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Osage Foundation hosts third annual Summer Youth Camps

Seven camps have been set up for the local youth to participate in during the summer months.

The Osage Foundation is hosting the third annual summer youth camps to provide Osage children and local youth a chance to participate in camps to teach them skills and to teach fundamentals within the seven camps offered, according to the Foundation’s website.

“This is the third year for the Youth Camps and the largest year to date with 500 participating due to a partnership with the local Boys and Girls club. Last year there were 180 participants, so this is by far the largest group and our best turn out,” said Bill Webb, executive director for the Foundation. 

The Summer Youth Basketball Camp was held the week of June 18-June 20 at the Osage Nation Boys and Girls Club in Pawhuska.

The camp participants were taught the fundamentals of basketball and were taught drills to help the campers become better basketball players. Skills taught included learning ball-handling skills, as well as free throws and other activities.

Participants were divided into age groups and skill levels.

One of the most popular camps, the Summer Youth Photography Camp, hosted by Sherry Stinson, was held at the Boys and Girls Club as well. The camp participants were given the opportunity to learn the fundamentals of how to use a digital camera, good photo angles, photo editing and photo positioning.

Participants were required to bring their own digital camera to class. The class, taught in two different age groups, also gave participants a chance to craft photo frames and make scrapbook pages.

“These camps are incredibly fun to teach and I’ve been honored to do so the past three years,” Stinson said. “Seeing the world through the eyes of a child is both refreshing and inspiring. I can’t wait to see what the future holds for these bright, young children.”

The class will all get a printed photo book with biographies written by the participants with their work. The camp was held June 23-June 26

Upcoming camps

Golf camp will be held at First Tee of Tulsa at the Mohawk Golf Course on July 14-July 15. The camp is coordinated by Leslie Core-Drevecky’ (Osage) the staff and instructors are motivated to teach each participant the game of golf, according to the Foundation’s website.

The First Tee will provide golf clubs for those who do not have their own and will provide snacks each day.  

Transportation is not provided to the participants and parents will need to find a way to get them to and from camp daily.

Dance Camp is for student’s ages six to eight. Participants will receive education in dance history as well as technique and chorography in jazz, hip-hop and ballet.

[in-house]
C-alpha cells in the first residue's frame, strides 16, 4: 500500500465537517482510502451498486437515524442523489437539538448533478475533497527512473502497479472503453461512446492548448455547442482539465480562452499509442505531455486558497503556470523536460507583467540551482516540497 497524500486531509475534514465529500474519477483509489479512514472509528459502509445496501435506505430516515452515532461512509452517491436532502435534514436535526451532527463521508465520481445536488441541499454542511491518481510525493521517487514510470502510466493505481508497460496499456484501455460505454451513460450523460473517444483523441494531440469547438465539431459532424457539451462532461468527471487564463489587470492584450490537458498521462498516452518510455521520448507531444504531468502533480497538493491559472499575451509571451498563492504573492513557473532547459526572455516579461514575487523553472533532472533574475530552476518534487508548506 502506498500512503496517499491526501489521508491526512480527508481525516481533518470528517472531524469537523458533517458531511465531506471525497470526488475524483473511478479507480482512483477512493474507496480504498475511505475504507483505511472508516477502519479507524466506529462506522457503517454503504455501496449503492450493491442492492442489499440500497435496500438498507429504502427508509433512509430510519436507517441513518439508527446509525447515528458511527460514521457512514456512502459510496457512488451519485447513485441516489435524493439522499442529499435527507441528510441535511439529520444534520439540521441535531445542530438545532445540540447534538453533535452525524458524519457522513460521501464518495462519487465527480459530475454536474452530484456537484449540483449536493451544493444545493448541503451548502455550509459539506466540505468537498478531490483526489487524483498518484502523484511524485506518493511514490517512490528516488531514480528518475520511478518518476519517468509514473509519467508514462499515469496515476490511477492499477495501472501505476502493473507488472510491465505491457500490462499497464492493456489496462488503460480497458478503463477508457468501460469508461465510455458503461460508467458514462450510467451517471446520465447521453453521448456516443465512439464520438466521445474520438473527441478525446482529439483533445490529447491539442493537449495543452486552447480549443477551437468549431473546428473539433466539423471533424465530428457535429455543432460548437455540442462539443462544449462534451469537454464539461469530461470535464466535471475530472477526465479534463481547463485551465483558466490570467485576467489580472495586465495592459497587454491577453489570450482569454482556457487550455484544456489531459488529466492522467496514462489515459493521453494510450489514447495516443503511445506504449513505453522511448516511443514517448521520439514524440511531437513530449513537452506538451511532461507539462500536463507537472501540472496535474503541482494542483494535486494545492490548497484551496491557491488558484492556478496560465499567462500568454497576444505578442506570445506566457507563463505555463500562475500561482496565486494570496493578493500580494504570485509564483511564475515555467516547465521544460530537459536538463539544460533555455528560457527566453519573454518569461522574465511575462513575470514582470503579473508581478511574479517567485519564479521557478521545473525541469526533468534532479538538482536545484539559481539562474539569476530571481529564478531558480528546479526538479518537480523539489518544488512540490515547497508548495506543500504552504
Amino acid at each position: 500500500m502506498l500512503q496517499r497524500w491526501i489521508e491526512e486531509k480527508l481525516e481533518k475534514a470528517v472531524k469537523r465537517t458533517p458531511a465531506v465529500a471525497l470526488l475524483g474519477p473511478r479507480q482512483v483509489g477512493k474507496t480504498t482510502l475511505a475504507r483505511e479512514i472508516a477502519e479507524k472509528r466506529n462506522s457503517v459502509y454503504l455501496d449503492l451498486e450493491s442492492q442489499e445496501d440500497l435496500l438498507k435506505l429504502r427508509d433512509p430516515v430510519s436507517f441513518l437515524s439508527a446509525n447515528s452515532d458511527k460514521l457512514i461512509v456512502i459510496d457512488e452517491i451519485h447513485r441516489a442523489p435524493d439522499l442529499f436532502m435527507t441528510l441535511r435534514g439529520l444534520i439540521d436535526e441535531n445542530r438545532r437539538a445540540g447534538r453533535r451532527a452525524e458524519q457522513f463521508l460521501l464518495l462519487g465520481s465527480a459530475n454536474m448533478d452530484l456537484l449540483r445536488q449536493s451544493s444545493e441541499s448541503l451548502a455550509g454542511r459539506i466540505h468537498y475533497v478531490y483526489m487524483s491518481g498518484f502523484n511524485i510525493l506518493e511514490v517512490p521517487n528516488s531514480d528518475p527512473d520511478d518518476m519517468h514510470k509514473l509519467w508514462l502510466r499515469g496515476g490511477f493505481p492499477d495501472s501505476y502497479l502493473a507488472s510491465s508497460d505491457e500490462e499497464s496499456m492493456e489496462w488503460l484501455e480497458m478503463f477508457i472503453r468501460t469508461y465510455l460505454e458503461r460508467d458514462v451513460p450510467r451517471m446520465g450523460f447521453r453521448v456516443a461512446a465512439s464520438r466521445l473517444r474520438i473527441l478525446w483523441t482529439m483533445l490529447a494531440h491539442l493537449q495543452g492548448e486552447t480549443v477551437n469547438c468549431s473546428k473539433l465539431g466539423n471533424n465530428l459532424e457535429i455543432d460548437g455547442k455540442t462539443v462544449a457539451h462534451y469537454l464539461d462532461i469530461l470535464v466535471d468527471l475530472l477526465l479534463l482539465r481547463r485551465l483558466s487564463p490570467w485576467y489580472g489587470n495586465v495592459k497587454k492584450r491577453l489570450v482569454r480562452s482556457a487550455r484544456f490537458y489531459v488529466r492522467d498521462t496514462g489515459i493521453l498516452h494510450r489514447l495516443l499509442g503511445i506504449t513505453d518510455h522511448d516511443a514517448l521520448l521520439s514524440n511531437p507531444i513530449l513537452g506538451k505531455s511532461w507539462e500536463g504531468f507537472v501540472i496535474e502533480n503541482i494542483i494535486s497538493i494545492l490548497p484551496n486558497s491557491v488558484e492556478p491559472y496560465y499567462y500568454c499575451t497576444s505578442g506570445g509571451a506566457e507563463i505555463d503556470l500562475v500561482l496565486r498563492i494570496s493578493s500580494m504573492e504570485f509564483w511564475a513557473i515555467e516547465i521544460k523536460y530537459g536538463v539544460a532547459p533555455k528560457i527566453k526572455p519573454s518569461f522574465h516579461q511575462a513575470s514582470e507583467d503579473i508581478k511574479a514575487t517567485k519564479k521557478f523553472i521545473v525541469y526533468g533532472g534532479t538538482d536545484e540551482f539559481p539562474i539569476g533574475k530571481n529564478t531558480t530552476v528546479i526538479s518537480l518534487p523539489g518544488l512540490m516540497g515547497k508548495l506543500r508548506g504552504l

The participants will receive strengthening training and conditioning during the dance class, according to the Foundation’s website.

·      Dance class for Pawhuska is every Tuesday from June 3- Aug. 5
·      Hominy dance class is every Wednesday from June 4-Aug. 6
·      Fairfax dance class is every Thursday from June 5 to Aug. 7

Dance classes will be held at the Boys and Girls clubs of all three districts.

Archery camp will teach physical education through target archery shooting; it will cover history, safety and techniques, equipment and mental concentration and self-improvement, according to the Foundation’s website.

·      Archery camp for Pawhuska is every Tuesday from June 3- Aug. 5
·      Hominy archery class is every Wednesday from June 4-Aug. 6
·      Fairfax archery class is every Thursday from June 5-Aug. 7

The archery classes will be held at the Boys and Girls Clubs of the three districts.

Zoo Skeleton Crew camp is for ages 10-12 on Aug. 4-Aug. 8 at the Tulsa Zoo.

The camp will be picking bones, fossils and other ancient remains during the prehistoric adventure, according to the Foundation’s website. “The camp will take the participants on a journey back in time starting with the Cambrian Explosion and looking at creatures of the Cretaceous Period.”

The participants will examine a mock bison kill site for signs of ancient humans, according to the Foundation’s website. Transportation to the camp is not provided and parents will need to find a way to get their child to and from camp daily.

“The Osage Nation Foundation is a foundation is a foundation that helps promote general welfare of the people of the Osage Nation by supporting cultural, educational, health and historical and community and other appropriate activities and programs,” according to the ONF mission statement.

For more information visit www.osagefoundation.org. To see more photos from the camps, visit the Osage News Flickr page at www.flickr.com/photos/osagenews/